By Julian Lowell Coolidge
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There is a similar notion of bounded variation functions with values in a locally convex topological vector space. 98. Œ0; 1; V / . Proof. Clearly, bounded variation in the bornological sense is stronger than bounded variation in the topological sense. For a function f W Œ0; 1 ! f / W N ! in /, extended by 0 outside 42 1 Bornological vector spaces and inductive systems y V . By the range of I. N/ ˝ definition, f has bounded variation in the topological sense if and only if the set of y V . N/ and B Â V is a von Neumann bounded closed disk.
If V is complete, then any precompact subset of V is relatively compact. The closed disked hull of a relatively compact subset is compact and agrees with its complete disked hull. If f W V1 ! V2 is a bounded linear map, then f maps precompact, relatively compact, and compact subsets again to such subsets of V2 . 2]). Let V be a metrisable locally convex topological vector space. V /. Similar statements hold for compact and relatively compact subsets. 46. A bornology is called relatively compact or precompact if all bounded subsets are relatively compact or precompact, respectively.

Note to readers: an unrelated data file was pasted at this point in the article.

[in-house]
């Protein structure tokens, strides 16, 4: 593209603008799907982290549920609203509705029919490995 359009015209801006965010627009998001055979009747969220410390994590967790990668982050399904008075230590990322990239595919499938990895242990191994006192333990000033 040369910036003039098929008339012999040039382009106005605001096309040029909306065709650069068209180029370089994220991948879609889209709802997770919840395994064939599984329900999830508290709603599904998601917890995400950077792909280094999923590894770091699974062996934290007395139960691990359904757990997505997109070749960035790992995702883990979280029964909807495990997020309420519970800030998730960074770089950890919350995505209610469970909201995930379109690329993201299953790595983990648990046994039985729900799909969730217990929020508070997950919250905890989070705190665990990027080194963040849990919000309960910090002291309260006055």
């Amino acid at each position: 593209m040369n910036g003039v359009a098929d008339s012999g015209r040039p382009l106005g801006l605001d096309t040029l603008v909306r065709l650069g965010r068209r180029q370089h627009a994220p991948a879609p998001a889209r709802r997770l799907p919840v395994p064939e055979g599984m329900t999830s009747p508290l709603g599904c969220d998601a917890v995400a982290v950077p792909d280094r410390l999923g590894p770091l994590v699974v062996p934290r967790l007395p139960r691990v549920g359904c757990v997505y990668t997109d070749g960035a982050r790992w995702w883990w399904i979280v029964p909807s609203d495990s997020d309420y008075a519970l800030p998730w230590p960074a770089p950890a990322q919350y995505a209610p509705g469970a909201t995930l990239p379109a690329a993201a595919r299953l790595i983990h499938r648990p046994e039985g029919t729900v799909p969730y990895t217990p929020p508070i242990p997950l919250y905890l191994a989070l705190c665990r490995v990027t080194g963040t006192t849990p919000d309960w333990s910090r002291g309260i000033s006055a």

B/ is finite for each n 2 N. x/ for all x 2 B. x/ x22 n E C2 n D D x uniformly for x 2 B. 54. Let V be a Fréchet space equipped with the precompact bornology. 53 applies, that is, a bounded linear map f W W ! 51. In contrast, if we equip V with the von Neumann bornology, then the notion of uniformly dense range for f W W ! V depends on the bornology on W . 51. If we equip CŒt with the fine bornology, then the map i W CŒt ! N/ instead, then i has uniformly dense range. Therefore, the property of having uniformly dense range depends on the bornology on W in this case.